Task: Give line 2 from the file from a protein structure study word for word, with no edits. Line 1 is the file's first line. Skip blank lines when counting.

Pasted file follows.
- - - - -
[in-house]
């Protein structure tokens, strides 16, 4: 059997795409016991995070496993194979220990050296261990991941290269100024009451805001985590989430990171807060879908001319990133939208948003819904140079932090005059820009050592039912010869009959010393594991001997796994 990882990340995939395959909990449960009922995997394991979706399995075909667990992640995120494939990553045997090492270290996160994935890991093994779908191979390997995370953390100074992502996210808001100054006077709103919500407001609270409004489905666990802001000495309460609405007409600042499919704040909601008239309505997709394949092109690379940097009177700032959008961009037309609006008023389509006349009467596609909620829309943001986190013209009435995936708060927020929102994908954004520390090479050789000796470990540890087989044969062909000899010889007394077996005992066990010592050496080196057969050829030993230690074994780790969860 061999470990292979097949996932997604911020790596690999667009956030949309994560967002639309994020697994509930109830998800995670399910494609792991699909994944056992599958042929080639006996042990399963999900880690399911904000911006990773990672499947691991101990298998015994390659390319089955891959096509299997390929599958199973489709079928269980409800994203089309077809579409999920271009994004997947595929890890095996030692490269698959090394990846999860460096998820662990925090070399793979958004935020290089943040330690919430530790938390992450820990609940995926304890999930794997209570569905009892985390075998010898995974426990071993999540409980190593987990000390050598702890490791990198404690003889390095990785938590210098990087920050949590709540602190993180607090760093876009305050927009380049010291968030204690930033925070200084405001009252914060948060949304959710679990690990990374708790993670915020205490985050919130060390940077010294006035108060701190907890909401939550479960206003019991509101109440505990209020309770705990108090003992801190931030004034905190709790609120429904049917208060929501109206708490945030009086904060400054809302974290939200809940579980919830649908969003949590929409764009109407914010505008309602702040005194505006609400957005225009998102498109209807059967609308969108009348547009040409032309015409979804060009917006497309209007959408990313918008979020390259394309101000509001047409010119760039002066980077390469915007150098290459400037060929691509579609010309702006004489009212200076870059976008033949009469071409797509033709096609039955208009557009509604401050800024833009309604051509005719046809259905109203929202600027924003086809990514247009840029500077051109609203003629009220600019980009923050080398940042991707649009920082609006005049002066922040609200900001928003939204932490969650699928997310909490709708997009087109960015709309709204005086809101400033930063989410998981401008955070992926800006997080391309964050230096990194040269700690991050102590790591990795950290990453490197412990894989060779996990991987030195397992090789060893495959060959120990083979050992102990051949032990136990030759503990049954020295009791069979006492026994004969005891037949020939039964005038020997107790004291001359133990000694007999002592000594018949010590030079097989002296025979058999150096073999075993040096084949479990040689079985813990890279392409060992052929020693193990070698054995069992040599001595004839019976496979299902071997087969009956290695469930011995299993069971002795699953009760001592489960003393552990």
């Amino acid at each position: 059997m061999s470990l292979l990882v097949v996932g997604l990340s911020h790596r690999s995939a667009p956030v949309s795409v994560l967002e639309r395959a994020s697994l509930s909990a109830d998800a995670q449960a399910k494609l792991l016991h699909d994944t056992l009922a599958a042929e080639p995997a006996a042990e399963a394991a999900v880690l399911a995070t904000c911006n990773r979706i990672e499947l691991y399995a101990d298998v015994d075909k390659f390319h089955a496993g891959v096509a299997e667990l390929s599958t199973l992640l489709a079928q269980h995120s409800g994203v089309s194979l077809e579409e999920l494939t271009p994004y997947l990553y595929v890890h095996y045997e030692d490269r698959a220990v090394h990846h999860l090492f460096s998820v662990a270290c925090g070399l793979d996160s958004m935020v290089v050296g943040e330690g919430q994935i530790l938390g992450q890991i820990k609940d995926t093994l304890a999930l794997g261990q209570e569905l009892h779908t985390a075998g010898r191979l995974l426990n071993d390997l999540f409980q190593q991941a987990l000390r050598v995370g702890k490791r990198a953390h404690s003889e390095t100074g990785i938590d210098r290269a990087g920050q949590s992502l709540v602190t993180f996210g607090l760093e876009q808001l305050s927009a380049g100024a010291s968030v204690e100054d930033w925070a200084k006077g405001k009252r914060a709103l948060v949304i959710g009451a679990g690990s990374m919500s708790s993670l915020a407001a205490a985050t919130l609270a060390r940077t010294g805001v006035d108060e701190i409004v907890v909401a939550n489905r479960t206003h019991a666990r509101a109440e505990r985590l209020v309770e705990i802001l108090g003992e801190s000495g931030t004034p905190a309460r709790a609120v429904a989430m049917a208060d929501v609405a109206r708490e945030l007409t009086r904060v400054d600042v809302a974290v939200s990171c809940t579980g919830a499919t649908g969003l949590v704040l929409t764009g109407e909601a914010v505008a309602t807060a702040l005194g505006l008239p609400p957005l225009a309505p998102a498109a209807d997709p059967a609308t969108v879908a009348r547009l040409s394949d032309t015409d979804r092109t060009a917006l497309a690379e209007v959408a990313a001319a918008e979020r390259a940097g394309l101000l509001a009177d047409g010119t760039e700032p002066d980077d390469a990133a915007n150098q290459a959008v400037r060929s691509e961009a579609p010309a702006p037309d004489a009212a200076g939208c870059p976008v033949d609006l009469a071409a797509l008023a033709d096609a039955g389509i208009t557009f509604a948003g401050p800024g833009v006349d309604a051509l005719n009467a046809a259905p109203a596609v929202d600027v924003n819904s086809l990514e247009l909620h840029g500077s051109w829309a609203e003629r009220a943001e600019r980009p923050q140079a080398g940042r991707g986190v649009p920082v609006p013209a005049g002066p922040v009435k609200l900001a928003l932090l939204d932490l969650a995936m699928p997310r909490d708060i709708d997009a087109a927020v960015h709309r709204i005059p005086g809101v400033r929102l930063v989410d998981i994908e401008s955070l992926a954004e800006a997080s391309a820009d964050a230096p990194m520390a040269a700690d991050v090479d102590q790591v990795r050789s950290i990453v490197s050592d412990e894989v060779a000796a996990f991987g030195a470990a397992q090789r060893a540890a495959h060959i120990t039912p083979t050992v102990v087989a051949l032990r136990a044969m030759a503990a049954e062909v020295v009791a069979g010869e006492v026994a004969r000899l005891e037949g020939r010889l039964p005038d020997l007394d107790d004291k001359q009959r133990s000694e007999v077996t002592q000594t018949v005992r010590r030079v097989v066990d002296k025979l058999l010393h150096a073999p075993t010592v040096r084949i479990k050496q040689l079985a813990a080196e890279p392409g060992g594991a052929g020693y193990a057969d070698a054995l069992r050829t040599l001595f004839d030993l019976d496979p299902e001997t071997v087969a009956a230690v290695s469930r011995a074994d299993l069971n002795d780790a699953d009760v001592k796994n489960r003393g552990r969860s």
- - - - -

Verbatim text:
């Protein structure tokens, strides 16, 4: 059997795409016991995070496993194979220990050296261990991941290269100024009451805001985590989430990171807060879908001319990133939208948003819904140079932090005059820009050592039912010869009959010393594991001997796994 990882990340995939395959909990449960009922995997394991979706399995075909667990992640995120494939990553045997090492270290996160994935890991093994779908191979390997995370953390100074992502996210808001100054006077709103919500407001609270409004489905666990802001000495309460609405007409600042499919704040909601008239309505997709394949092109690379940097009177700032959008961009037309609006008023389509006349009467596609909620829309943001986190013209009435995936708060927020929102994908954004520390090479050789000796470990540890087989044969062909000899010889007394077996005992066990010592050496080196057969050829030993230690074994780790969860 061999470990292979097949996932997604911020790596690999667009956030949309994560967002639309994020697994509930109830998800995670399910494609792991699909994944056992599958042929080639006996042990399963999900880690399911904000911006990773990672499947691991101990298998015994390659390319089955891959096509299997390929599958199973489709079928269980409800994203089309077809579409999920271009994004997947595929890890095996030692490269698959090394990846999860460096998820662990925090070399793979958004935020290089943040330690919430530790938390992450820990609940995926304890999930794997209570569905009892985390075998010898995974426990071993999540409980190593987990000390050598702890490791990198404690003889390095990785938590210098990087920050949590709540602190993180607090760093876009305050927009380049010291968030204690930033925070200084405001009252914060948060949304959710679990690990990374708790993670915020205490985050919130060390940077010294006035108060701190907890909401939550479960206003019991509101109440505990209020309770705990108090003992801190931030004034905190709790609120429904049917208060929501109206708490945030009086904060400054809302974290939200809940579980919830649908969003949590929409764009109407914010505008309602702040005194505006609400957005225009998102498109209807059967609308969108009348547009040409032309015409979804060009917006497309209007959408990313918008979020390259394309101000509001047409010119760039002066980077390469915007150098290459400037060929691509579609010309702006004489009212200076870059976008033949009469071409797509033709096609039955208009557009509604401050800024833009309604051509005719046809259905109203929202600027924003086809990514247009840029500077051109609203003629009220600019980009923050080398940042991707649009920082609006005049002066922040609200900001928003939204932490969650699928997310909490709708997009087109960015709309709204005086809101400033930063989410998981401008955070992926800006997080391309964050230096990194040269700690991050102590790591990795950290990453490197412990894989060779996990991987030195397992090789060893495959060959120990083979050992102990051949032990136990030759503990049954020295009791069979006492026994004969005891037949020939039964005038020997107790004291001359133990000694007999002592000594018949010590030079097989002296025979058999150096073999075993040096084949479990040689079985813990890279392409060992052929020693193990070698054995069992040599001595004839019976496979299902071997087969009956290695469930011995299993069971002795699953009760001592489960003393552990």